Two Nordic countries are on the brink of allying with NATO, a move that Russia brands as a direct threat. Moscow also warned about possible rotation through unspecified military-technical measures.

Finland on Thursday said that it would apply to join NATO without delay. Sweden is expected to follow with the Russian invasion of Ukraine, moves that Russian leader Vladimir Putin reportedly aimed to prevent.

If made official, the decision of Finland and Sweden to abandon their neutrality could be a crucial shift in European security for decades.

This developed even as Russia suffered another setback after Ukrainian forces drove Russian troops out of Kharkiv. It was the fastest advance of Ukraine since it forced Moscow to withdraw from the capital and northeast over a month ago.

NATO Secretary-General Jens Stoltenberg said the Finns would be "warmly welcomed" and promised a "smooth and swift" accession process, Reuters reported.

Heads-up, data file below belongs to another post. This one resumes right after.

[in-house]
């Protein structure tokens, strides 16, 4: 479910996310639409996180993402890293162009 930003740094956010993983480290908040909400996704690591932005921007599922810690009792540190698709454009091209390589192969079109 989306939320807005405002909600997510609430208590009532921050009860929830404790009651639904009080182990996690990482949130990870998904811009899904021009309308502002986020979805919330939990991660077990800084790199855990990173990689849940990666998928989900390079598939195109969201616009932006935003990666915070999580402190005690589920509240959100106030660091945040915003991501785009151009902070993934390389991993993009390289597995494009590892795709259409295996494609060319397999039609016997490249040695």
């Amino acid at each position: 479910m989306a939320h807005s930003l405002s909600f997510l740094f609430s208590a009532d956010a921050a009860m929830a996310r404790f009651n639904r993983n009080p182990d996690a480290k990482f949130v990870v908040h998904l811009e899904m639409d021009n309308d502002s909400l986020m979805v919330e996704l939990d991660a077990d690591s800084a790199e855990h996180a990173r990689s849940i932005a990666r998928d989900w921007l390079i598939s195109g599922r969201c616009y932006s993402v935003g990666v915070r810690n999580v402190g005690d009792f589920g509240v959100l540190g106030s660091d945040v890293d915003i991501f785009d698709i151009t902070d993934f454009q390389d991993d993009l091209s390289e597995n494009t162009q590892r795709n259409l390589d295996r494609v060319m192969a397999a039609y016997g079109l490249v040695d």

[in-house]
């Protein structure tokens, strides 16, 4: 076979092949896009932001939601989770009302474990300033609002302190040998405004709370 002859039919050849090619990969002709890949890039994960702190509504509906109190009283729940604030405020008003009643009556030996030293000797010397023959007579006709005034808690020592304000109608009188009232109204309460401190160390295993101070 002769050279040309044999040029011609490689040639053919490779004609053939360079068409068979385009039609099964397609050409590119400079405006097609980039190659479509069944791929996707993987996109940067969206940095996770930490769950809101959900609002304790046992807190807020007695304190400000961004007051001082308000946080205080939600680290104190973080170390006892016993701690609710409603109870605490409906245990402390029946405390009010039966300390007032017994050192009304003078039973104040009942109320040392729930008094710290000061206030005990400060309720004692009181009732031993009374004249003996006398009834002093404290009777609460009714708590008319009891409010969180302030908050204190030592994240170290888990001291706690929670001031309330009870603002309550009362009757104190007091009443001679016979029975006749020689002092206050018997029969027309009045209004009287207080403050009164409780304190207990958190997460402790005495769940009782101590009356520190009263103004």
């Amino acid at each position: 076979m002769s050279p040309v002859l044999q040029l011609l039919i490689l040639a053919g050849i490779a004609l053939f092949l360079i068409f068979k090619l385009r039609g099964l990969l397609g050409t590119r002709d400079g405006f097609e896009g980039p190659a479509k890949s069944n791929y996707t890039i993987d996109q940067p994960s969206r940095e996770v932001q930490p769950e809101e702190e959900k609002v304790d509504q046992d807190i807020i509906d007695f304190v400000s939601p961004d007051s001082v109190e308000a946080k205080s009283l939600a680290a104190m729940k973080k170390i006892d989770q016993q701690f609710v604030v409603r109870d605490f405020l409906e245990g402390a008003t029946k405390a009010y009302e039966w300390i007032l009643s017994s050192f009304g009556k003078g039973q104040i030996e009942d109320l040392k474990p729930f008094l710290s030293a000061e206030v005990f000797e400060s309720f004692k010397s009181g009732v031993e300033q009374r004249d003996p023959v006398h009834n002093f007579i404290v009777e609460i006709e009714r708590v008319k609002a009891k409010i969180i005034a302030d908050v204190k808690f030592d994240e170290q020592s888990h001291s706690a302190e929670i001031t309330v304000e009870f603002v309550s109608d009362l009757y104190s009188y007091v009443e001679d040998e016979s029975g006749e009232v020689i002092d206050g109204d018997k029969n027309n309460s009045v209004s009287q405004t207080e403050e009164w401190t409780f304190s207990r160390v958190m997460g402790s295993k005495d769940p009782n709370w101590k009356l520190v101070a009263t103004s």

Should Finland and Sweden join NATO, this would be telling.

Finland's 1,300-km border will more than double the length of the frontier between the U.S.-led alliance and Russia.

"Finland must apply for NATO membership without delay," President Sauli Niinisto and Prime Minister Sanna Marin said in a joint statement, hoping steps to take the decision would "be taken rapidly within the next few days".

When asked if this move would be a direct threat to Russia, Kremlin spokesman Dmitry Peskov said that this is definitely the case.

"Definitely. NATO expansion does not make our continent more stable and secure,” Peskov stated. "This cannot fail to arouse our regret, and is a reason for corresponding symmetrical responses on our side."

Russia’s foreign ministry claims that Moscow would take retaliatory steps, saying that this would be both military-technical and other nature. Other than that, no further details were given.

As far as Finnish President Sauli Niinisto is concerned, this alliance was provoked no less by Putin.

"My response would be that you caused this. Look at the mirror," Niinisto said.

Vladimir Putin Russia's President Vladimir Putin listens during his meeting with "Znanie" Society CEO Maxim Dreval in Moscow's Kremlin on May 5, 2022. Photo by Mikhail Klimentyev/Sputnik/AFP via Getty Images